Hollywood,CA (rushprnews) 02/19/2007 – With the astronomical cost of shooting a film in Hollywood continuing to rise, more and more film production companies are looking for new destinations to cut down on expenses. The past decade, the destination of choice was often North of the border to Canada, but now that the looney is flying strong, producers are looking at far away lands. Hengdian, a small village in Southeastern China is looking to capitalize on this trend and hoping to be soon known as Chinawood, replacing Hollywood as the film Mecca.
With more than 5,000 pictures having been shot in ten years, Hengdian’s future looks bright. Martial arts epic “Hero” was filmed there, and on some days up to 18 films are shot during the same period. All this attention has brought wealth to the villagers in more ways than one, but at a cost that seems like peanuts for a foreign film crew. In this small village, an extra makes $2.50 a day, while in Hollywood, he would be making $100, a substantial saving for epic films with up to 3,000 extras, and the cuts are across the board.
Since 1996, the Studios have built hundreds of sets, which include a replica of the Forbidden City (100 acres) and are home to the production of some 50 films/TV dramas every year.
“Labor is cheaper, all across the board. There is no union. It’s a free hand for directors,” said Canadian producer Shan Tam last year during a break outside of a dynastic palace set where she was shooting “Son of the Dragon,” starring U.S. actor David Carradine.
Behind Hengdian’s rise is hometown boy, Xu Wenrong, a confident 72-year-old multimillionaire who made a fortune manufacturing and exporting textiles, electronics, chemicals and pharmaceuticals. From a single lot, its brainchild Hengdian World Studios has spread to a 25-square-kilometer area, almost twice the size of Beverly Hills. The local government has given him permission to expand tenfold.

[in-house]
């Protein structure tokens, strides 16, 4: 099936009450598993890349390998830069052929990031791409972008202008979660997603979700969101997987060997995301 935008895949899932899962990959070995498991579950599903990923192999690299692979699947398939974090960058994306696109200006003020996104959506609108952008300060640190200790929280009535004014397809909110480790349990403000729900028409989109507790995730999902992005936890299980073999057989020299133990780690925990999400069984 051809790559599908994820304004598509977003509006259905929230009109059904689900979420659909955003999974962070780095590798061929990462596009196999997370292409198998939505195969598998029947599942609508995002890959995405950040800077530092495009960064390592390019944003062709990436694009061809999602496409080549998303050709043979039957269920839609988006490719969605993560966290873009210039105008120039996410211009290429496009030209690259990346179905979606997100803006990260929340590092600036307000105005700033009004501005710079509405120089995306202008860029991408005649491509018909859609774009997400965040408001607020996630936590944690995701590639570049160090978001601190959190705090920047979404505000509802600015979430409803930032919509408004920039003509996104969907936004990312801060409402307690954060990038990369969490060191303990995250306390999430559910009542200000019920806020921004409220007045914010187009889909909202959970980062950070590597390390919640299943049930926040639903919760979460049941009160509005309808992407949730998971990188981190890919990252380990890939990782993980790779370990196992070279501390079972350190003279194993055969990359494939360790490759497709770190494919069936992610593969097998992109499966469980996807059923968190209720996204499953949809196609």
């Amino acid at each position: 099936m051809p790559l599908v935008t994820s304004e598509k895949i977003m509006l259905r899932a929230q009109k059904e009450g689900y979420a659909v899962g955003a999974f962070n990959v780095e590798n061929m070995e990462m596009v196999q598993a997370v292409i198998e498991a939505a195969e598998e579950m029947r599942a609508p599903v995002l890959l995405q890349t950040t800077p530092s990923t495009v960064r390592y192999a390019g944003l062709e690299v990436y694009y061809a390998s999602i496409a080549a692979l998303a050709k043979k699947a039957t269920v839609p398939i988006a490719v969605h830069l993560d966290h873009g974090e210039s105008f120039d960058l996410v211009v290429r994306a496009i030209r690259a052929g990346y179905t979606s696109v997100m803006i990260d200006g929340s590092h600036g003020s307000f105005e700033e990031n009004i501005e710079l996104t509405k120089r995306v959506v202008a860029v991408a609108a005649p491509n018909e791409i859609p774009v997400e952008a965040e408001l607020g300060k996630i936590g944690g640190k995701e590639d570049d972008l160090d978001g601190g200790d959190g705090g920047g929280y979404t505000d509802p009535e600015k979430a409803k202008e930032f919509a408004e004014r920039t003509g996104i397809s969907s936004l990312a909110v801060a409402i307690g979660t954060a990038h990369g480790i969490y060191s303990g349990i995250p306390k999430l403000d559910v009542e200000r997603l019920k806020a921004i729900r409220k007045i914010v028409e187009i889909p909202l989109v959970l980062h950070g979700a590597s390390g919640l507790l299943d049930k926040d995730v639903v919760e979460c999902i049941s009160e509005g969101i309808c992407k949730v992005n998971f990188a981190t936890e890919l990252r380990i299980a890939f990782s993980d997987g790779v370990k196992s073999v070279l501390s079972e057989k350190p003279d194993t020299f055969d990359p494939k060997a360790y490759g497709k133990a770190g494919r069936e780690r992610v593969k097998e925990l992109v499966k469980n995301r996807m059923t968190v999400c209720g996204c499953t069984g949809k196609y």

Not only has he turned his village into a number one destination for film crews but also has hot tourist attractions, complete with bus tours and visit’s to the sets, giving birth to a whole economy for the villagers, who often only knew up to now, extreme poverty and hunger.
He decided against Beijing, the cultural center of China, and Shanghai, which had its heyday in film during the 1920s and ’30s, because both centers struggle with rising cost of living and water shortages,” Beijing can’t compete with me,” said Xu, who was himself a poor farmer but now beams with the confidence of a Hollywood mogul.
Filming of “The Children of Huang Shi,” starring Jonathan Rhys Meyers, “was very positive and the surrounding scenery breath-taking” the actor stated at a February 16th press conference, he chuckled “even if after a while I could think of a few restaurants where I would have liked ordering from.” Culinary limitations aside, it seems that this small village under the leadership of a true visionary will reach its Chinawood status in no time at all.